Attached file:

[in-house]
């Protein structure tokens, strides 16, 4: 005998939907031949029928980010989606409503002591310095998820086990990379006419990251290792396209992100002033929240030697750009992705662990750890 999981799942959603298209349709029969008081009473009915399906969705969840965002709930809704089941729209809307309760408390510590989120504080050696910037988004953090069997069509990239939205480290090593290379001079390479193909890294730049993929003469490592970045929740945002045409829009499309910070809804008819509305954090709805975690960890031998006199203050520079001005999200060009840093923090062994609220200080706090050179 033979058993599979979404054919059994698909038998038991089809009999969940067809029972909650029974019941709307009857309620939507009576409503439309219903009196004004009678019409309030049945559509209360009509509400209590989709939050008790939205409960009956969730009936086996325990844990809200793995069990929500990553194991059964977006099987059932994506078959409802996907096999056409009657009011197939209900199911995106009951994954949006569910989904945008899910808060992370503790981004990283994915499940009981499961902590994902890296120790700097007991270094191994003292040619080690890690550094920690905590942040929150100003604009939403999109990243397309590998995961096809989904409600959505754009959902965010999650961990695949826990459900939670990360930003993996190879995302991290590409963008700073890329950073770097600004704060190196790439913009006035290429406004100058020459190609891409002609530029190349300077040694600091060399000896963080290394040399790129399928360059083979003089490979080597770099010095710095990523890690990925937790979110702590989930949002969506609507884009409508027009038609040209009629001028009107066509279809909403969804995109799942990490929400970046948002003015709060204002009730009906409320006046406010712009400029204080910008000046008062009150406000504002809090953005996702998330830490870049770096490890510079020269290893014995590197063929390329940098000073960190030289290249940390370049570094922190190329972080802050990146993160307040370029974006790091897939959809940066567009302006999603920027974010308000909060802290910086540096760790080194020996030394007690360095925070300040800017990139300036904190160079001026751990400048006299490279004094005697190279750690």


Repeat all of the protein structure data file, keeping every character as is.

[in-house]
């Protein structure tokens, strides 16, 4: 005998939907031949029928980010989606409503002591310095998820086990990379006419990251290792396209992100002033929240030697750009992705662990750890 999981799942959603298209349709029969008081009473009915399906969705969840965002709930809704089941729209809307309760408390510590989120504080050696910037988004953090069997069509990239939205480290090593290379001079390479193909890294730049993929003469490592970045929740945002045409829009499309910070809804008819509305954090709805975690960890031998006199203050520079001005999200060009840093923090062994609220200080706090050179 033979058993599979979404054919059994698909038998038991089809009999969940067809029972909650029974019941709307009857309620939507009576409503439309219903009196004004009678019409309030049945559509209360009509509400209590989709939050008790939205409960009956969730009936086996325990844990809200793995069990929500990553194991059964977006099987059932994506078959409802996907096999056409009657009011197939209900199911995106009951994954949006569910989904945008899910808060992370503790981004990283994915499940009981499961902590994902890296120790700097007991270094191994003292040619080690890690550094920690905590942040929150100003604009939403999109990243397309590998995961096809989904409600959505754009959902965010999650961990695949826990459900939670990360930003993996190879995302991290590409963008700073890329950073770097600004704060190196790439913009006035290429406004100058020459190609891409002609530029190349300077040694600091060399000896963080290394040399790129399928360059083979003089490979080597770099010095710095990523890690990925937790979110702590989930949002969506609507884009409508027009038609040209009629001028009107066509279809909403969804995109799942990490929400970046948002003015709060204002009730009906409320006046406010712009400029204080910008000046008062009150406000504002809090953005996702998330830490870049770096490890510079020269290893014995590197063929390329940098000073960190030289290249940390370049570094922190190329972080802050990146993160307040370029974006790091897939959809940066567009302006999603920027974010308000909060802290910086540096760790080194020996030394007690360095925070300040800017990139300036904190160079001026751990400048006299490279004094005697190279750690």